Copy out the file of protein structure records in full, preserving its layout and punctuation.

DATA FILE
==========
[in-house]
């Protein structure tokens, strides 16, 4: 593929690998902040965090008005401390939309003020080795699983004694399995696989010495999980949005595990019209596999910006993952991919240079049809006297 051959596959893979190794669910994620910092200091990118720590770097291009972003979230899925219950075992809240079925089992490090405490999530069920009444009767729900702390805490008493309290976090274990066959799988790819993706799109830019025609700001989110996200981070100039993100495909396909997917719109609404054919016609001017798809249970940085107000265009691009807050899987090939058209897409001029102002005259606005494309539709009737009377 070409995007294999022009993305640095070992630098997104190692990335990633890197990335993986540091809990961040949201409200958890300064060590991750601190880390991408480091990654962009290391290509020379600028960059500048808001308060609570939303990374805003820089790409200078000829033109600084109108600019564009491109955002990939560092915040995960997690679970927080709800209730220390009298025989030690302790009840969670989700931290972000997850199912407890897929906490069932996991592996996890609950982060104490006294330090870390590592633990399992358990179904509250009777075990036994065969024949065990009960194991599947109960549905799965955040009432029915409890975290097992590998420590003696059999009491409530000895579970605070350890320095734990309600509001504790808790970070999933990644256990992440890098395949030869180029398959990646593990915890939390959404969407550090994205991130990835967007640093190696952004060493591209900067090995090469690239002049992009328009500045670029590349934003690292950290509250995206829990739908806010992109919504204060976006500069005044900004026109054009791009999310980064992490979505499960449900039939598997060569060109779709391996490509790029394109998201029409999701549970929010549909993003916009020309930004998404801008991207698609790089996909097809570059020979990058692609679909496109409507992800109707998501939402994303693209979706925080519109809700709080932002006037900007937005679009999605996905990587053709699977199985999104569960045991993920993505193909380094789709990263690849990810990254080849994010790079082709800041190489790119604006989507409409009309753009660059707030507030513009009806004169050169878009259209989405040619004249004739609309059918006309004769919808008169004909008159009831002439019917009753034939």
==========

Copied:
[in-house]
């Protein structure tokens, strides 16, 4: 593929690998902040965090008005401390939309003020080795699983004694399995696989010495999980949005595990019209596999910006993952991919240079049809006297 051959596959893979190794669910994620910092200091990118720590770097291009972003979230899925219950075992809240079925089992490090405490999530069920009444009767729900702390805490008493309290976090274990066959799988790819993706799109830019025609700001989110996200981070100039993100495909396909997917719109609404054919016609001017798809249970940085107000265009691009807050899987090939058209897409001029102002005259606005494309539709009737009377 070409995007294999022009993305640095070992630098997104190692990335990633890197990335993986540091809990961040949201409200958890300064060590991750601190880390991408480091990654962009290391290509020379600028960059500048808001308060609570939303990374805003820089790409200078000829033109600084109108600019564009491109955002990939560092915040995960997690679970927080709800209730220390009298025989030690302790009840969670989700931290972000997850199912407890897929906490069932996991592996996890609950982060104490006294330090870390590592633990399992358990179904509250009777075990036994065969024949065990009960194991599947109960549905799965955040009432029915409890975290097992590998420590003696059999009491409530000895579970605070350890320095734990309600509001504790808790970070999933990644256990992440890098395949030869180029398959990646593990915890939390959404969407550090994205991130990835967007640093190696952004060493591209900067090995090469690239002049992009328009500045670029590349934003690292950290509250995206829990739908806010992109919504204060976006500069005044900004026109054009791009999310980064992490979505499960449900039939598997060569060109779709391996490509790029394109998201029409999701549970929010549909993003916009020309930004998404801008991207698609790089996909097809570059020979990058692609679909496109409507992800109707998501939402994303693209979706925080519109809700709080932002006037900007937005679009999605996905990587053709699977199985999104569960045991993920993505193909380094789709990263690849990810990254080849994010790079082709800041190489790119604006989507409409009309753009660059707030507030513009009806004169050169878009259209989405040619004249004739609309059918006309004769919808008169004909008159009831002439019917009753034939």